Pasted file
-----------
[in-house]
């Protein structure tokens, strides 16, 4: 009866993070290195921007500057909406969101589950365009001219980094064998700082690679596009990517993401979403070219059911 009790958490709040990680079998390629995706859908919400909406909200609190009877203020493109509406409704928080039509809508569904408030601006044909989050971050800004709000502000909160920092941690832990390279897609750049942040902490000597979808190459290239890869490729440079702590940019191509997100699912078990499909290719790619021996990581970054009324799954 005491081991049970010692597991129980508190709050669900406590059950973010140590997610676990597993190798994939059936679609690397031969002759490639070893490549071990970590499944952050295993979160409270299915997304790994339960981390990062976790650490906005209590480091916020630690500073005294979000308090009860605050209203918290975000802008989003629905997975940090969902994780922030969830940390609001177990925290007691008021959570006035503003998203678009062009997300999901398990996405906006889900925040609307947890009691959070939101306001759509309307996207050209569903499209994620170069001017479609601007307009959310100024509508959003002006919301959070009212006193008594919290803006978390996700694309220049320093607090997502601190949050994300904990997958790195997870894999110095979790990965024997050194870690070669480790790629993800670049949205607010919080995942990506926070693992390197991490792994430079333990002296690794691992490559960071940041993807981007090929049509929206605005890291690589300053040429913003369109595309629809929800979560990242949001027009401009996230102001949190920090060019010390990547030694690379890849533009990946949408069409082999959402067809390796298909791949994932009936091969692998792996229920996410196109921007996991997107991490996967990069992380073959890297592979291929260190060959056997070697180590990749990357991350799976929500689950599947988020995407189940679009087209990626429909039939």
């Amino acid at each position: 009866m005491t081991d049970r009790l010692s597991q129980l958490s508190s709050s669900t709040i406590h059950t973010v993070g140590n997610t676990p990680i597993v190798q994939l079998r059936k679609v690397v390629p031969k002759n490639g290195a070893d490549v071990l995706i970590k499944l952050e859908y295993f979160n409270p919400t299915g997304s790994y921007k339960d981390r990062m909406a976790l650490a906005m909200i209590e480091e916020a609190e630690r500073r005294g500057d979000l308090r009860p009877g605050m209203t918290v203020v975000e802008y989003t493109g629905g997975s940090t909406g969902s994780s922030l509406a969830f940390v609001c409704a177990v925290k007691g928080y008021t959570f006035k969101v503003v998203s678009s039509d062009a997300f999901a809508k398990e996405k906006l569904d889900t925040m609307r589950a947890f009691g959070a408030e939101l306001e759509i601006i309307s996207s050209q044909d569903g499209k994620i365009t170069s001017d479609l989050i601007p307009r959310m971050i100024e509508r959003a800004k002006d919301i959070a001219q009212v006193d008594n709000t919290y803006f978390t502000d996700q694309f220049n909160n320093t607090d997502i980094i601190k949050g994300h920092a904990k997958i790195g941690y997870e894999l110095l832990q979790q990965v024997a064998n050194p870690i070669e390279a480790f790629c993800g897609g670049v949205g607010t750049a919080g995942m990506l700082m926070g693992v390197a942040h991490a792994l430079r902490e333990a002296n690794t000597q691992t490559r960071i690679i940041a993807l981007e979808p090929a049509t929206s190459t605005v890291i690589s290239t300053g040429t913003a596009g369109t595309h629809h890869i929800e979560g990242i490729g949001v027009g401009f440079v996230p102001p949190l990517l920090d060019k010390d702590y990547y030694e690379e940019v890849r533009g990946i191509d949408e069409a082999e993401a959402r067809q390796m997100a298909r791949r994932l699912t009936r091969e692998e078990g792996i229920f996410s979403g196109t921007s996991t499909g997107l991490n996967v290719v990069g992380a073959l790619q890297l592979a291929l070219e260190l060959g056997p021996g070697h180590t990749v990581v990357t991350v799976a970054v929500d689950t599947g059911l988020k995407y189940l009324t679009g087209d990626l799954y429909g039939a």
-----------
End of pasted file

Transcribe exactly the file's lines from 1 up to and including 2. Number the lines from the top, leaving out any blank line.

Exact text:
[in-house]
């Protein structure tokens, strides 16, 4: 009866993070290195921007500057909406969101589950365009001219980094064998700082690679596009990517993401979403070219059911 009790958490709040990680079998390629995706859908919400909406909200609190009877203020493109509406409704928080039509809508569904408030601006044909989050971050800004709000502000909160920092941690832990390279897609750049942040902490000597979808190459290239890869490729440079702590940019191509997100699912078990499909290719790619021996990581970054009324799954 005491081991049970010692597991129980508190709050669900406590059950973010140590997610676990597993190798994939059936679609690397031969002759490639070893490549071990970590499944952050295993979160409270299915997304790994339960981390990062976790650490906005209590480091916020630690500073005294979000308090009860605050209203918290975000802008989003629905997975940090969902994780922030969830940390609001177990925290007691008021959570006035503003998203678009062009997300999901398990996405906006889900925040609307947890009691959070939101306001759509309307996207050209569903499209994620170069001017479609601007307009959310100024509508959003002006919301959070009212006193008594919290803006978390996700694309220049320093607090997502601190949050994300904990997958790195997870894999110095979790990965024997050194870690070669480790790629993800670049949205607010919080995942990506926070693992390197991490792994430079333990002296690794691992490559960071940041993807981007090929049509929206605005890291690589300053040429913003369109595309629809929800979560990242949001027009401009996230102001949190920090060019010390990547030694690379890849533009990946949408069409082999959402067809390796298909791949994932009936091969692998792996229920996410196109921007996991997107991490996967990069992380073959890297592979291929260190060959056997070697180590990749990357991350799976929500689950599947988020995407189940679009087209990626429909039939």